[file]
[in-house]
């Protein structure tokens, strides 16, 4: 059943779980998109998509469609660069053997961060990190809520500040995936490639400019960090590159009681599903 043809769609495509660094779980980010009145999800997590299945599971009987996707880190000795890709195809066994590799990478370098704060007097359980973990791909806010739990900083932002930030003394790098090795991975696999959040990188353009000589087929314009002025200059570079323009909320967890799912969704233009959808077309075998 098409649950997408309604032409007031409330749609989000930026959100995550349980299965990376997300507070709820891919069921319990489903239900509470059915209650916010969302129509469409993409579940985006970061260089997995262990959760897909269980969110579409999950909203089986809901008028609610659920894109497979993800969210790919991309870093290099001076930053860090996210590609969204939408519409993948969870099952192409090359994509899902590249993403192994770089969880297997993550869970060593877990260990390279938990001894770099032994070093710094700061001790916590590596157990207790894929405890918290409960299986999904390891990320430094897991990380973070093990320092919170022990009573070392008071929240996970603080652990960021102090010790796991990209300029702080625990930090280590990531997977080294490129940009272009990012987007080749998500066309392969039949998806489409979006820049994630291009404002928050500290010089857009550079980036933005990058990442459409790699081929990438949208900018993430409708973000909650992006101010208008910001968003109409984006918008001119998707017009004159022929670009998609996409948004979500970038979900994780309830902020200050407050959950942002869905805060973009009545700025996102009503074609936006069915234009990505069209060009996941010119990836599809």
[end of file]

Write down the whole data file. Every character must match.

[in-house]
């Protein structure tokens, strides 16, 4: 059943779980998109998509469609660069053997961060990190809520500040995936490639400019960090590159009681599903 043809769609495509660094779980980010009145999800997590299945599971009987996707880190000795890709195809066994590799990478370098704060007097359980973990791909806010739990900083932002930030003394790098090795991975696999959040990188353009000589087929314009002025200059570079323009909320967890799912969704233009959808077309075998 098409649950997408309604032409007031409330749609989000930026959100995550349980299965990376997300507070709820891919069921319990489903239900509470059915209650916010969302129509469409993409579940985006970061260089997995262990959760897909269980969110579409999950909203089986809901008028609610659920894109497979993800969210790919991309870093290099001076930053860090996210590609969204939408519409993948969870099952192409090359994509899902590249993403192994770089969880297997993550869970060593877990260990390279938990001894770099032994070093710094700061001790916590590596157990207790894929405890918290409960299986999904390891990320430094897991990380973070093990320092919170022990009573070392008071929240996970603080652990960021102090010790796991990209300029702080625990930090280590990531997977080294490129940009272009990012987007080749998500066309392969039949998806489409979006820049994630291009404002928050500290010089857009550079980036933005990058990442459409790699081929990438949208900018993430409708973000909650992006101010208008910001968003109409984006918008001119998707017009004159022929670009998609996409948004979500970038979900994780309830902020200050407050959950942002869905805060973009009545700025996102009503074609936006069915234009990505069209060009996941010119990836599809």